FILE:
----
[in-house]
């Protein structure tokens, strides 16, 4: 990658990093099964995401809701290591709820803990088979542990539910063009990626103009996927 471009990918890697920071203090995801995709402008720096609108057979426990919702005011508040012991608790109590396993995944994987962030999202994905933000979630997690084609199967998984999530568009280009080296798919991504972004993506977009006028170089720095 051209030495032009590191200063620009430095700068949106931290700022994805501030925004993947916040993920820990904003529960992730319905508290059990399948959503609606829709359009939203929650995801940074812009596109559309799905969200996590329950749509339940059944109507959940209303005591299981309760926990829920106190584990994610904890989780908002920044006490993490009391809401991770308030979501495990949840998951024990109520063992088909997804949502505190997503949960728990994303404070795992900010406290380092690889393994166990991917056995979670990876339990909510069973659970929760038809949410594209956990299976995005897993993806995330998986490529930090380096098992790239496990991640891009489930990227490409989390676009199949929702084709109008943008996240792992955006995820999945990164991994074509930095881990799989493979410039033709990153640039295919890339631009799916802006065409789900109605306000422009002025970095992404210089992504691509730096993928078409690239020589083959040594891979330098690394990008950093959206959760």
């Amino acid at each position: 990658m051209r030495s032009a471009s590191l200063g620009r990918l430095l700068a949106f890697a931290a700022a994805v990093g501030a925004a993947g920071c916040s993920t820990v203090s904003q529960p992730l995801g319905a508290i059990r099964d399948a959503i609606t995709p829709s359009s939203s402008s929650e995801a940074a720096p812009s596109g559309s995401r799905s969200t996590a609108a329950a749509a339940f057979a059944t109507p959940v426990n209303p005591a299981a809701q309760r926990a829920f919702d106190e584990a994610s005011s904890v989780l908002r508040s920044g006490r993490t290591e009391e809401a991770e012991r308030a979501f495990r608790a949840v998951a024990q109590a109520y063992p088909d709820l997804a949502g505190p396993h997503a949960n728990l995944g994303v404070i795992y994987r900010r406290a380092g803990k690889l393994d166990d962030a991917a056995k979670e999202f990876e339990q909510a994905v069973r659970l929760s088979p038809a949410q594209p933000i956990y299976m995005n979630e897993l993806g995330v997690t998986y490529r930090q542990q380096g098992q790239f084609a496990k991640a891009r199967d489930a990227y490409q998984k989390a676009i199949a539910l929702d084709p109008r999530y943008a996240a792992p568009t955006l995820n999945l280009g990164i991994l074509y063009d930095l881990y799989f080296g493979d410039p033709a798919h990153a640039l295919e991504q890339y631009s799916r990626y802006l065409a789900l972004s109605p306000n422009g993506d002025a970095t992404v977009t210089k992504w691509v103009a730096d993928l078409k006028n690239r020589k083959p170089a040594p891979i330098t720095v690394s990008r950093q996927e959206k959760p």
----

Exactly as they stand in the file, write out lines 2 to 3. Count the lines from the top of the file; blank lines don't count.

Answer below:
């Protein structure tokens, strides 16, 4: 990658990093099964995401809701290591709820803990088979542990539910063009990626103009996927 471009990918890697920071203090995801995709402008720096609108057979426990919702005011508040012991608790109590396993995944994987962030999202994905933000979630997690084609199967998984999530568009280009080296798919991504972004993506977009006028170089720095 051209030495032009590191200063620009430095700068949106931290700022994805501030925004993947916040993920820990904003529960992730319905508290059990399948959503609606829709359009939203929650995801940074812009596109559309799905969200996590329950749509339940059944109507959940209303005591299981309760926990829920106190584990994610904890989780908002920044006490993490009391809401991770308030979501495990949840998951024990109520063992088909997804949502505190997503949960728990994303404070795992900010406290380092690889393994166990991917056995979670990876339990909510069973659970929760038809949410594209956990299976995005897993993806995330998986490529930090380096098992790239496990991640891009489930990227490409989390676009199949929702084709109008943008996240792992955006995820999945990164991994074509930095881990799989493979410039033709990153640039295919890339631009799916802006065409789900109605306000422009002025970095992404210089992504691509730096993928078409690239020589083959040594891979330098690394990008950093959206959760």
């Amino acid at each position: 990658m051209r030495s032009a471009s590191l200063g620009r990918l430095l700068a949106f890697a931290a700022a994805v990093g501030a925004a993947g920071c916040s993920t820990v203090s904003q529960p992730l995801g319905a508290i059990r099964d399948a959503i609606t995709p829709s359009s939203s402008s929650e995801a940074a720096p812009s596109g559309s995401r799905s969200t996590a609108a329950a749509a339940f057979a059944t109507p959940v426990n209303p005591a299981a809701q309760r926990a829920f919702d106190e584990a994610s005011s904890v989780l908002r508040s920044g006490r993490t290591e009391e809401a991770e012991r308030a979501f495990r608790a949840v998951a024990q109590a109520y063992p088909d709820l997804a949502g505190p396993h997503a949960n728990l995944g994303v404070i795992y994987r900010r406290a380092g803990k690889l393994d166990d962030a991917a056995k979670e999202f990876e339990q909510a994905v069973r659970l929760s088979p038809a949410q594209p933000i956990y299976m995005n979630e897993l993806g995330v997690t998986y490529r930090q542990q380096g098992q790239f084609a496990k991640a891009r199967d489930a990227y490409q998984k989390a676009i199949a539910l929702d084709p109008r999530y943008a996240a792992p568009t955006l995820n999945l280009g990164i991994l074509y063009d930095l881990y799989f080296g493979d410039p033709a798919h990153a640039l295919e991504q890339y631009s799916r990626y802006l065409a789900l972004s109605p306000n422009g993506d002025a970095t992404v977009t210089k992504w691509v103009a730096d993928l078409k006028n690239r020589k083959p170089a040594p891979i330098t720095v690394s990008r950093q996927e959206k959760p």